Langerhans cell histiocytosis (LCH) is a disorder that primarily affects children, but is also found in adults of all ages. People with LCH produce too many Langerhans cells or histiocytes, a form of white blood cell found in healthy people that is supposed to protect the body from infection. In people with LCH, these cells multiply excessively and build up in certain areas of the body, causing tumors called granulomas to form. The symptoms of LCH vary from person to person, depending on the areas of the body affected. LCH may be found in many areas of the body, including but not limited to the skin and nails, mouth, bones, lymph nodes, pituitary gland, and thyroid gland. When it is found in multiple areas of the body, it is known as multisystem disease. The cause of this disease is unknown, although most data suggest that it is characterized by a growth of immature Langerhans cells that appear to have mutations of the BRAF gene in about half the cases. LCH is not caused by a known infection, is not contagious, nor is it believed to be inherited. There remain differing opinions among experts as to whether it is definitively a cancer or not. Treatment for LCH varies and may include surgery, chemotherapy, radiation therapy, and use of certain medications.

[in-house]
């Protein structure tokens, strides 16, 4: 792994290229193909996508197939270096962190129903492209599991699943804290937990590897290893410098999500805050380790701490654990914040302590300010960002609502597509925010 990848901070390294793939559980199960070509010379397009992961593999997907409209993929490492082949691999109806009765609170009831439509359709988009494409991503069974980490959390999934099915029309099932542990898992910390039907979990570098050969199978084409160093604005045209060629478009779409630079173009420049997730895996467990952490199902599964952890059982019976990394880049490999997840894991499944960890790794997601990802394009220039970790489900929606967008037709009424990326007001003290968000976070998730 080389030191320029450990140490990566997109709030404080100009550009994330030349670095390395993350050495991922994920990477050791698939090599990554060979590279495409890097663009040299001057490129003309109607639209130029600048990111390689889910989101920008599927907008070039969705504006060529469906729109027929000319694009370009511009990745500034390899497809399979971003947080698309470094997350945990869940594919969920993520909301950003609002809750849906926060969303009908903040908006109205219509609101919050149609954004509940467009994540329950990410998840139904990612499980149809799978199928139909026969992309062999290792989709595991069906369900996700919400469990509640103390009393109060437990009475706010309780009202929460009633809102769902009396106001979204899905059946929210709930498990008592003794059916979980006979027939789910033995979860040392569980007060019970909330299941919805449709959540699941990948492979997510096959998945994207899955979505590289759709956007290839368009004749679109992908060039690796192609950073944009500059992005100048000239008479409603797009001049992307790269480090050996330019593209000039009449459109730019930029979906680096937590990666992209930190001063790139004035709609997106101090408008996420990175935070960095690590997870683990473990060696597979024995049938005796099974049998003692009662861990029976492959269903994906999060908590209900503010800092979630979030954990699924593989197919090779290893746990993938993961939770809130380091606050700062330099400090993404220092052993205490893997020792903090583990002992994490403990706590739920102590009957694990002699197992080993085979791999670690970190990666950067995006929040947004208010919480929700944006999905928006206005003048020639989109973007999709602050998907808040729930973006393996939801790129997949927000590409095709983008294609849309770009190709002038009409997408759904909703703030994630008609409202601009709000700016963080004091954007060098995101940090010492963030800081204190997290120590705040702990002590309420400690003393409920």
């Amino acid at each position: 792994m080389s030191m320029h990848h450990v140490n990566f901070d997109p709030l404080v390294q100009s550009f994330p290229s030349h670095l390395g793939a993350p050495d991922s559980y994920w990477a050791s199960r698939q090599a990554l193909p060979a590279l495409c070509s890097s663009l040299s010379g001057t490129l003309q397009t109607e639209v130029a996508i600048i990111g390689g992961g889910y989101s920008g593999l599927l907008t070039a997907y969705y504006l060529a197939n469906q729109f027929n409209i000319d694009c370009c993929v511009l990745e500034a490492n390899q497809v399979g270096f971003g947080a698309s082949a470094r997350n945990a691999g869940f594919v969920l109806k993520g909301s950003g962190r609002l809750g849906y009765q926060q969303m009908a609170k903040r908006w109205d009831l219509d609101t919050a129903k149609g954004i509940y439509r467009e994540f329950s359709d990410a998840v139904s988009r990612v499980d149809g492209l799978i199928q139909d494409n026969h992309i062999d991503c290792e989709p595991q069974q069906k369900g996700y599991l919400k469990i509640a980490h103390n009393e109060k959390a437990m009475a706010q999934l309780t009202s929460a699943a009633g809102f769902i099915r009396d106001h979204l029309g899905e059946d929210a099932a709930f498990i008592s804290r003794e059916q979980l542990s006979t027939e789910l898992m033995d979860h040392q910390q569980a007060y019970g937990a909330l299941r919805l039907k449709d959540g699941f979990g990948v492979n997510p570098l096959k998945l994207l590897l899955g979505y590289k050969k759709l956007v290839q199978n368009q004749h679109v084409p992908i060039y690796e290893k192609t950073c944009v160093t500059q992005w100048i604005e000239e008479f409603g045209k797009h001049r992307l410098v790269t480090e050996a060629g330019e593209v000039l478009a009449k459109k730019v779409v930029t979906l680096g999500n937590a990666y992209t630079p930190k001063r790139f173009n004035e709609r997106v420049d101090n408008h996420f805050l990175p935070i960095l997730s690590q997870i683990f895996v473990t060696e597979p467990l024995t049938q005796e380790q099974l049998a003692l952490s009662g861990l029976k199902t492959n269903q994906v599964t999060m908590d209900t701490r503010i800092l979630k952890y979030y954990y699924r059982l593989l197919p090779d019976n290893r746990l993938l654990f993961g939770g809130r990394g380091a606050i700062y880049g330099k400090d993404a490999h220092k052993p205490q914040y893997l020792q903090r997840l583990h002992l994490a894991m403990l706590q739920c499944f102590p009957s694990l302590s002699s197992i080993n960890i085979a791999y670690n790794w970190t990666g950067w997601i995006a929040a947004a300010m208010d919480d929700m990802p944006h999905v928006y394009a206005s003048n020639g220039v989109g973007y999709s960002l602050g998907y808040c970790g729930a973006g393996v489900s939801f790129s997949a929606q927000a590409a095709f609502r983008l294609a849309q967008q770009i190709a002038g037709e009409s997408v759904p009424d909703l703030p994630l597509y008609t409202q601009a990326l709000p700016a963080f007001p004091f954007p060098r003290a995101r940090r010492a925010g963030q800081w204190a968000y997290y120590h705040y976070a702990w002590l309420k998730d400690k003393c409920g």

LHC includes four variants, with different degrees of severity:
Because all the variants have many common symptoms it is thought that they may be manifestations of LCH and not separate syndromes.
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